How Do I Avoid a Double Bubble?

Due to the width of my breasts my surgeon has explained that he would need to (slightly) lower the natural crease of my breast in order to correctly place an anatomical implant. We discussed sub-muscular placement of a polyurethane covered implant but I am concerned about the "double bubble" effect. What can be done to minimise the risk of this happening?

Doctor Answers (11)

Double bubble after augmentation

+2

You ask a great question about preventing a double bubble deformity after augmentation.  This occurs when the inframammary fold is lowered and the previous fold is still present causing a crease between the nipple and bottom of the breast.  I think the term "double crease" would help the patient better understand this problem.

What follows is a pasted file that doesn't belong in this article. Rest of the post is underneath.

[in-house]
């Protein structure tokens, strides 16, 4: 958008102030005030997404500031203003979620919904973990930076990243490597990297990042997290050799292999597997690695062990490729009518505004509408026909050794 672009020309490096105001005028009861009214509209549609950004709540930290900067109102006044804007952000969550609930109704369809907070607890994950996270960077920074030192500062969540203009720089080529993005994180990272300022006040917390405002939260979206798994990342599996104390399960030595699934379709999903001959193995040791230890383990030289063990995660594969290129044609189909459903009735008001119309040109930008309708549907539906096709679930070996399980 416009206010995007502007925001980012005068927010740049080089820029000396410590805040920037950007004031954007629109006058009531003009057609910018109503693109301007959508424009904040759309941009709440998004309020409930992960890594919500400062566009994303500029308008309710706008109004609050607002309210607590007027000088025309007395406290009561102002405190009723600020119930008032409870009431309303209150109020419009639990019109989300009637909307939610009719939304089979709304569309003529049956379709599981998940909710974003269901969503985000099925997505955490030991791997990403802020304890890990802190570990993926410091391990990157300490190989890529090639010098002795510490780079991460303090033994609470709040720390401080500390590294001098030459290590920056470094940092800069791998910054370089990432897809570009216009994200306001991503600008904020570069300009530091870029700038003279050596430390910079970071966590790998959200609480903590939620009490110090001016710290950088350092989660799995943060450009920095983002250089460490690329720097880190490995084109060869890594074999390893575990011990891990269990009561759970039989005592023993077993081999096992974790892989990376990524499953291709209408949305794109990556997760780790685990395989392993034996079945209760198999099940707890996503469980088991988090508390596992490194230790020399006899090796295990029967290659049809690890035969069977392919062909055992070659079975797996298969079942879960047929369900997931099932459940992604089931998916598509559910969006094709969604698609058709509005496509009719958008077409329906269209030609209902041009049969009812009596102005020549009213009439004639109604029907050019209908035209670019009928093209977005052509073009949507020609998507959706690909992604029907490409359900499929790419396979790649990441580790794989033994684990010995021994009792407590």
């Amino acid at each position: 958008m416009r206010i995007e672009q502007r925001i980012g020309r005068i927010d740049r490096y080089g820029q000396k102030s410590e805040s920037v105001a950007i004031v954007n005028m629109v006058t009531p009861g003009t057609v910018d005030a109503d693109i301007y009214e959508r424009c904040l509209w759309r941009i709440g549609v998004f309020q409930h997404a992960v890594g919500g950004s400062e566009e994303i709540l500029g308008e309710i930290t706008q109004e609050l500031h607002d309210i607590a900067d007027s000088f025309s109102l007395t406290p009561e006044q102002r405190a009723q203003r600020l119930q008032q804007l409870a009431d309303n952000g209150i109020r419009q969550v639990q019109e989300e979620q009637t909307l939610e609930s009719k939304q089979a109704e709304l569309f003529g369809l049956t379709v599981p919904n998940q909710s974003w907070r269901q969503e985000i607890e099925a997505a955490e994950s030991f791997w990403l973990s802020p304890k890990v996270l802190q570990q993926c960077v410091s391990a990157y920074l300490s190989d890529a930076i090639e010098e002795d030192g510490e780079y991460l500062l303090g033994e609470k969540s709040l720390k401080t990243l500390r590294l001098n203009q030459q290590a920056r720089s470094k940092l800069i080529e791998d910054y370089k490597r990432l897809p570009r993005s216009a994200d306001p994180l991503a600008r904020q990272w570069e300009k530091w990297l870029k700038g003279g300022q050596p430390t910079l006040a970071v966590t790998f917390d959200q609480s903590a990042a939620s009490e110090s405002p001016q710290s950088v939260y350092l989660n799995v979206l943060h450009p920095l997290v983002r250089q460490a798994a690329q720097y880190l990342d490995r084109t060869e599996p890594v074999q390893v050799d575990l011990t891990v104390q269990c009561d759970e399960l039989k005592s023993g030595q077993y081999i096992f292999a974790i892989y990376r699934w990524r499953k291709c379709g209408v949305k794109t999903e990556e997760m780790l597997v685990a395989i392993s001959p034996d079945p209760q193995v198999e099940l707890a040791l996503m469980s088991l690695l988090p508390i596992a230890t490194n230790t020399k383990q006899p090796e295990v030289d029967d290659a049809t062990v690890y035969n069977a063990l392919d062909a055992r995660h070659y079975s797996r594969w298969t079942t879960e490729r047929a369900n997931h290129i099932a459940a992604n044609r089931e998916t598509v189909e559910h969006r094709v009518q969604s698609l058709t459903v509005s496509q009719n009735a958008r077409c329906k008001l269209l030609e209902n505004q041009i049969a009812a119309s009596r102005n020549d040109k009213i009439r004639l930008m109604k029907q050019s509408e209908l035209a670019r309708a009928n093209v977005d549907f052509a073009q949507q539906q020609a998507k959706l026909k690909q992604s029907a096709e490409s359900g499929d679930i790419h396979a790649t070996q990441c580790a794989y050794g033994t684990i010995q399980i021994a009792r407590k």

This can be entirely avoided by not lowering the fold.  However, there are circumstances where this would place the implant too high and push the nipple too low and often lowering the fold is cosmetically valuable.  


Salt Lake City Plastic Surgeon
5.0 out of 5 stars 62 reviews

Breast Augmentation with Mini Ultimate Breast Lift avoids the double bubble

+1